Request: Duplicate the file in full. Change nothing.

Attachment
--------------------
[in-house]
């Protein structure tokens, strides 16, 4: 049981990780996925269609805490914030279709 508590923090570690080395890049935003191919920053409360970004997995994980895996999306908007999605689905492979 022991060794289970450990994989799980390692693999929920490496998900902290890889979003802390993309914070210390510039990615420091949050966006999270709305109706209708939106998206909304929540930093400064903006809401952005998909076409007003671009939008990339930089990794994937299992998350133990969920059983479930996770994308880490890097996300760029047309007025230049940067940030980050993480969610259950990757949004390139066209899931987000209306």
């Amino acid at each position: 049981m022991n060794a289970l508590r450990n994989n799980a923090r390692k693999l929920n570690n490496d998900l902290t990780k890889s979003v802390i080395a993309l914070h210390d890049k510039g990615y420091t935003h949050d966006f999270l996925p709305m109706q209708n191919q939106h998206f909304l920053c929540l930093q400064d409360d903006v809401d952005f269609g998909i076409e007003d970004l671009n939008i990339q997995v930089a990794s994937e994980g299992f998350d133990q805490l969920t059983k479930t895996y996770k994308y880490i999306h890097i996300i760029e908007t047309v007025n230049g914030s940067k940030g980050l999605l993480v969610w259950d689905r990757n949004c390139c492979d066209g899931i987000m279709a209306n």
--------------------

[in-house]
């Protein structure tokens, strides 16, 4: 049981990780996925269609805490914030279709 508590923090570690080395890049935003191919920053409360970004997995994980895996999306908007999605689905492979 022991060794289970450990994989799980390692693999929920490496998900902290890889979003802390993309914070210390510039990615420091949050966006999270709305109706209708939106998206909304929540930093400064903006809401952005998909076409007003671009939008990339930089990794994937299992998350133990969920059983479930996770994308880490890097996300760029047309007025230049940067940030980050993480969610259950990757949004390139066209899931987000209306």
């Amino acid at each position: 049981m022991n060794a289970l508590r450990n994989n799980a923090r390692k693999l929920n570690n490496d998900l902290t990780k890889s979003v802390i080395a993309l914070h210390d890049k510039g990615y420091t935003h949050d966006f999270l996925p709305m109706q209708n191919q939106h998206f909304l920053c929540l930093q400064d409360d903006v809401d952005f269609g998909i076409e007003d970004l671009n939008i990339q997995v930089a990794s994937e994980g299992f998350d133990q805490l969920t059983k479930t895996y996770k994308y880490i999306h890097i996300i760029e908007t047309v007025n230049g914030s940067k940030g980050l999605l993480v969610w259950d689905r990757n949004c390139c492979d066209g899931i987000m279709a209306n």